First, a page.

We eat fresh green vegetables but they are grown in soil using techniques that have laid waste to that soil so the soil is artificially restored to a state that will support the growth of the vegetables.
Does it produce vegetables of equal nutritional value to those of 50 to a hundred years ago?
That soil is restored to produce the vegetables in commercial quantities and that’s all.
NO consideration is given to the quality of those products.
This is a pattern that repeats throughout the entire food environment worldwide and when you produce food in mineral poor conditions (but good enough to produce the plant) you end up with mineral poor produce.
This particularly applies to magnesium.
It was everywhere, it is now almost nowhere.
As an example of its value let’s look at one of the over 300 biochemical reactions that magnesium act as a precursor to in the body.
Now everyone knows if you pump in the vitamin C just before you have a cold, when you first feel it, you can pretty well hold it off altogether or at least lessen the severity of it.
But in order to absorb that vitamin C you need to have lots of calcium in your system because they go together right?
But underlying this is the fact that if your body is in any way deficient in Magnesium then the calcium in your body is pretty much useless in helping you to absorb the vitamin C in the first place.
So of course everyone rubbishes the vitamin C handling for colds because it never seems to work!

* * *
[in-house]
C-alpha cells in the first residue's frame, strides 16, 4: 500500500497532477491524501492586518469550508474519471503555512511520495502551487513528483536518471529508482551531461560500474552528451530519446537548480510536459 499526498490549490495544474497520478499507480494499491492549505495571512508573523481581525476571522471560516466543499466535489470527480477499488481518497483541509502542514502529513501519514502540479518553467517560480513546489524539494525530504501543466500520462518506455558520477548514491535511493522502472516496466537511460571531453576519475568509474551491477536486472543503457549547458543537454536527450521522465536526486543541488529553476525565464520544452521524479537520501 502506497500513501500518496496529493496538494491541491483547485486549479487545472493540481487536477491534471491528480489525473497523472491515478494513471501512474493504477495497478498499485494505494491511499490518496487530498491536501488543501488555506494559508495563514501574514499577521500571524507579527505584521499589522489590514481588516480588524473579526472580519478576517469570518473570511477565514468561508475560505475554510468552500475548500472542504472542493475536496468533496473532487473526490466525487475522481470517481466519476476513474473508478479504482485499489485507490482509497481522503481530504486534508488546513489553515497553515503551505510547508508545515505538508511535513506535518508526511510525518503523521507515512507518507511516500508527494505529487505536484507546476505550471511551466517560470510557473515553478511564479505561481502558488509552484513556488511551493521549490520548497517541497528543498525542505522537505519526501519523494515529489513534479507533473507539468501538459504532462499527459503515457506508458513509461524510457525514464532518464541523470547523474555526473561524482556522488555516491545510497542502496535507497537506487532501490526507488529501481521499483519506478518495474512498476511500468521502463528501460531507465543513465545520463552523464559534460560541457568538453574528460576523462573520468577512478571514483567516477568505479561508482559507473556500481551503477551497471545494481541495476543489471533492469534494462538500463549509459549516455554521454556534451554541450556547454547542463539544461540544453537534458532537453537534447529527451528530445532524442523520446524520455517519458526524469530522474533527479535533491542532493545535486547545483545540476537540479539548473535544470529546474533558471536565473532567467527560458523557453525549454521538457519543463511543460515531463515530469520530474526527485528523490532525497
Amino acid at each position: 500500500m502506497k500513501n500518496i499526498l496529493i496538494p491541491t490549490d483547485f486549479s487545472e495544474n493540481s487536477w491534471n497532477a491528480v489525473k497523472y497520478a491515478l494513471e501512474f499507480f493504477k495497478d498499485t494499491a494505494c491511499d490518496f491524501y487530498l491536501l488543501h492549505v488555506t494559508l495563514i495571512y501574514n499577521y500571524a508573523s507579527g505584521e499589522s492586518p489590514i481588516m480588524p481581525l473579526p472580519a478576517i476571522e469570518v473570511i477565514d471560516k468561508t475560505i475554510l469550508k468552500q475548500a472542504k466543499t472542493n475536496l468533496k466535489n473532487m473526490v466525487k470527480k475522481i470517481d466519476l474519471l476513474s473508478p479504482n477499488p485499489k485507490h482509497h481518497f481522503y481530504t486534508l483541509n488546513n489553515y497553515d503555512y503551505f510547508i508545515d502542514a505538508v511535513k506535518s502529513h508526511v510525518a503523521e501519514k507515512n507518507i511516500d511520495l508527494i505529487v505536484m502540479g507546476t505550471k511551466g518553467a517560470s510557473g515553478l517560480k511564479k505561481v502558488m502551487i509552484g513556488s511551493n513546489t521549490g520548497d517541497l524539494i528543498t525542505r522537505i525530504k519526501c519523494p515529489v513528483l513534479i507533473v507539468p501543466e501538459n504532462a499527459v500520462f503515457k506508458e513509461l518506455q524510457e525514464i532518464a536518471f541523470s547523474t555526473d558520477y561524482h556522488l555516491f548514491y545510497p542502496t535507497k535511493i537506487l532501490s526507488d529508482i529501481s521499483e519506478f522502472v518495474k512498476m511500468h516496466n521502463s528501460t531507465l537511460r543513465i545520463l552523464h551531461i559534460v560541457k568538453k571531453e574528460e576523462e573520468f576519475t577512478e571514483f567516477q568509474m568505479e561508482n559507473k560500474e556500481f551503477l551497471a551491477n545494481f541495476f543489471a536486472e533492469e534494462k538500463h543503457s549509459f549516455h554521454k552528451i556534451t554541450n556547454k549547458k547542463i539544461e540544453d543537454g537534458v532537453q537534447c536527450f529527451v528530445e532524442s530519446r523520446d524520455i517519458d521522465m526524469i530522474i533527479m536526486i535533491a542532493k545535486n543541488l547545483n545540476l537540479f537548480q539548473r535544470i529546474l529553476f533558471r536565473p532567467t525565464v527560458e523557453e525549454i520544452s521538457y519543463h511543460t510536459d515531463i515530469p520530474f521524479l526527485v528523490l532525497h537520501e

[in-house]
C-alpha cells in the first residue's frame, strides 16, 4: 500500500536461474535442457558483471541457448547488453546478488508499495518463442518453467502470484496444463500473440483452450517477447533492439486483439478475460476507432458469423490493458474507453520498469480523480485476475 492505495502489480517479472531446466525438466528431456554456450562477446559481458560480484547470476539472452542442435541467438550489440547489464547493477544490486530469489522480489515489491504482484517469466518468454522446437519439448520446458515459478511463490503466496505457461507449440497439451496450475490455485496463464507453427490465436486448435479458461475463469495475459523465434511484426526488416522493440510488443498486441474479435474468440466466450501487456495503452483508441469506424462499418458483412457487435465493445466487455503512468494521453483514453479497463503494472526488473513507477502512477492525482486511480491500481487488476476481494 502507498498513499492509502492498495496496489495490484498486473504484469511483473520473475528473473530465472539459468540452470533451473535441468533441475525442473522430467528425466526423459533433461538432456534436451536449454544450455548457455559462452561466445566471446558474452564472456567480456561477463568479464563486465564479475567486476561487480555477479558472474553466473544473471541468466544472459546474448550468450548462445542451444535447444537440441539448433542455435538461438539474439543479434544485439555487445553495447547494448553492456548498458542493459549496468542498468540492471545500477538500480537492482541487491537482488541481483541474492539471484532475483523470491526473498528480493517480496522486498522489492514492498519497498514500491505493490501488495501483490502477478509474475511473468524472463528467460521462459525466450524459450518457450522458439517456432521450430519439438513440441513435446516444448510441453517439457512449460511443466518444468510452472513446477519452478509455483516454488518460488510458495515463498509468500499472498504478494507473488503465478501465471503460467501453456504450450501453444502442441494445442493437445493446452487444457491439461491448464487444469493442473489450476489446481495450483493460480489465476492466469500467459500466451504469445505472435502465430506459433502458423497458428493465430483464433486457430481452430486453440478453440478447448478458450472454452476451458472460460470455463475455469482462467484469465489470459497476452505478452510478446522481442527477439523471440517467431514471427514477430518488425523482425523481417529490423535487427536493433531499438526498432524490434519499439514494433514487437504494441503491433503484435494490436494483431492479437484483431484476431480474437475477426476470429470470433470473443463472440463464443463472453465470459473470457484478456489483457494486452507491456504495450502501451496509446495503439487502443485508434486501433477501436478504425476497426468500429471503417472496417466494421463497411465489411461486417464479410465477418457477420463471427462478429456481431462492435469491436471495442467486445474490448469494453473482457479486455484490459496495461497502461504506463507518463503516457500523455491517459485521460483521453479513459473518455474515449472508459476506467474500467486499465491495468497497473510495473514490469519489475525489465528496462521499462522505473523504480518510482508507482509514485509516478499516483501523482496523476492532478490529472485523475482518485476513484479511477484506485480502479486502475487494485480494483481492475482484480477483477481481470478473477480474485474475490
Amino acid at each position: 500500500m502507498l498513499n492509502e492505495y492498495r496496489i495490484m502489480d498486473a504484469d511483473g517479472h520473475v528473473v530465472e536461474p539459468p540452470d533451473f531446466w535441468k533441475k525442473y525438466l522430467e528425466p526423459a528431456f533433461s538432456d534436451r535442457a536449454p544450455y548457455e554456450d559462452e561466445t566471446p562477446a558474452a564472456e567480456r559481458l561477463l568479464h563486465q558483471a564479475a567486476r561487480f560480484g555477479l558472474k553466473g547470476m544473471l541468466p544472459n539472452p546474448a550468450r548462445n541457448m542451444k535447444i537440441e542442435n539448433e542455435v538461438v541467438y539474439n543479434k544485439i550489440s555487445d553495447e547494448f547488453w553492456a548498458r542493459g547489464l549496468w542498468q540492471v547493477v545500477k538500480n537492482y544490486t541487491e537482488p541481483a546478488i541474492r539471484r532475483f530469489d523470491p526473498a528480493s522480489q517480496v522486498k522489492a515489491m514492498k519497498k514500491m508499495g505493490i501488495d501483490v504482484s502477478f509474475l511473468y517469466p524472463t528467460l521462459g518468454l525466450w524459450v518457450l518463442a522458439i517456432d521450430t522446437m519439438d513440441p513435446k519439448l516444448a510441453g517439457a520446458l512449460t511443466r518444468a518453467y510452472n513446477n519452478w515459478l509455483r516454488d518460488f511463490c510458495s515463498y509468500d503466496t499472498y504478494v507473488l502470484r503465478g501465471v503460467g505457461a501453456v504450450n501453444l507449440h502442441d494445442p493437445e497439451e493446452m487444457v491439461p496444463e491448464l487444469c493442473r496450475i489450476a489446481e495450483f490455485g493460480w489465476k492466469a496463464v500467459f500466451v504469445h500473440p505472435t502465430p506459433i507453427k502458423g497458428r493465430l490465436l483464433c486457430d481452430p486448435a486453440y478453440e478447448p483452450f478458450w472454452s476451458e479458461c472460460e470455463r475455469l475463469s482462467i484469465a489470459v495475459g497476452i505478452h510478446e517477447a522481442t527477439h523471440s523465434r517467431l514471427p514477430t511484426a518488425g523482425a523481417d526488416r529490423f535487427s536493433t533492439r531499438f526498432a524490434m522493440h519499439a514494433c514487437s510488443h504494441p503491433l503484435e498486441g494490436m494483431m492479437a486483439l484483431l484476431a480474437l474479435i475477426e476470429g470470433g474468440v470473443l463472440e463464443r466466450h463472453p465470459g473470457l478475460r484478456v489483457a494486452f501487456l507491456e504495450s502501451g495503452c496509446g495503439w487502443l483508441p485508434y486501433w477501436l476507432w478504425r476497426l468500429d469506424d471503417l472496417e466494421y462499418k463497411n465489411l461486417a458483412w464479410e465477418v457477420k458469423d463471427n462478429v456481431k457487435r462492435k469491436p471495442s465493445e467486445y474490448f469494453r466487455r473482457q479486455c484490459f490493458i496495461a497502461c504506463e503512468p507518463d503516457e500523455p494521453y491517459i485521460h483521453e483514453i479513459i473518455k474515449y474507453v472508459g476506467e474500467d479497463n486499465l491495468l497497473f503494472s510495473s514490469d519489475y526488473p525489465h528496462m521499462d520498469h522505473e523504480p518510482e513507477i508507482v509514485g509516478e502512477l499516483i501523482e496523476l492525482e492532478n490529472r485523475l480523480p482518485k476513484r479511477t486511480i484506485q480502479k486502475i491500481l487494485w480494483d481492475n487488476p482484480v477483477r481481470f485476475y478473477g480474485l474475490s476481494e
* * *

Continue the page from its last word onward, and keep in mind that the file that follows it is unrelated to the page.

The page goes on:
Bug Bites and Bee Stings
Many of us are now making our way into the summer months and with that comes greater outdoor activity which is a good thing!
However in many cases we as a species have to share our outdoor activities with other species and some of those species seem to have difficulty sharing space and resolving conflicts.
Often it tends to be the smaller ones that can be the most annoying… insects.
Most insect bites are pretty harmless and although some can cause some discomfort they are not dangerous.
However there are some that can be quite nasty and there are some people who may be allergic to some of the ones that may not bother anyone else so…
If you or someone you are with displays any of these symptoms while you are out and about in nature you should seek medical advice as soon as you can.
They may indicate a bite from something a bit nasty or they may indicate an allergic reaction to a bite that is not so nasty.
- Difficulty breathing,
- The feeling that your throat is closing,
- Swelling of lips, tongue or face,
- Chest pain,
- A racing heartbeat for more than a few minutes,
- Dizziness or headache, Vomiting.
- Do You Need a Doctor for Bug Bites and Bee Stings?
Yay! A New Diet!
OK, so now that Paleo is beginning to lose it’s marketing lustre and South Beach Diet is positively archaic it is of course time for a new one!
And todays winner is the Nordic Diet!
In a nutshell the nordic diet suggests eating more fruits, berries, vegetables, legumes, potatoes, whole grains, nuts, seeds, rye breads, fish, seafood, low-fat dairy, herbs, spices and rapeseed (canola) oil.
Moderate intake of game meats, free-range eggs, cheese and yogurt.
Only rarely eat other red meats and animal fats.
Don’t eat: Sugar-sweetened beverages, added sugars, processed meats, food additives and refined fast foods.
Overall you end up with a diet containing less sugar, less fat, twice as much fiber and twice as much fish or seafood.
I don’t know… doesn’t that just sound like eating healthy to you?
Home Made Sports Drink
This is a recipe I came across this week for a home made sports drink to stave off dehydration during exercise.
The recipe itself is quite simple and only uses salt (sodium) as the electrolyte part of the formula.
As it is I think it is OK as a sweat replacement but again I stress that it is formulated for re-hydration during exercise.
For that reason it also has a healthy dose of carbs in it from maple syrup.
I am going to make some this week but for me I think I will replace half of the salt with potassium and use sugar instead of maple syrup (I don’t really like it that much) but only add enough sugar to make it palatable.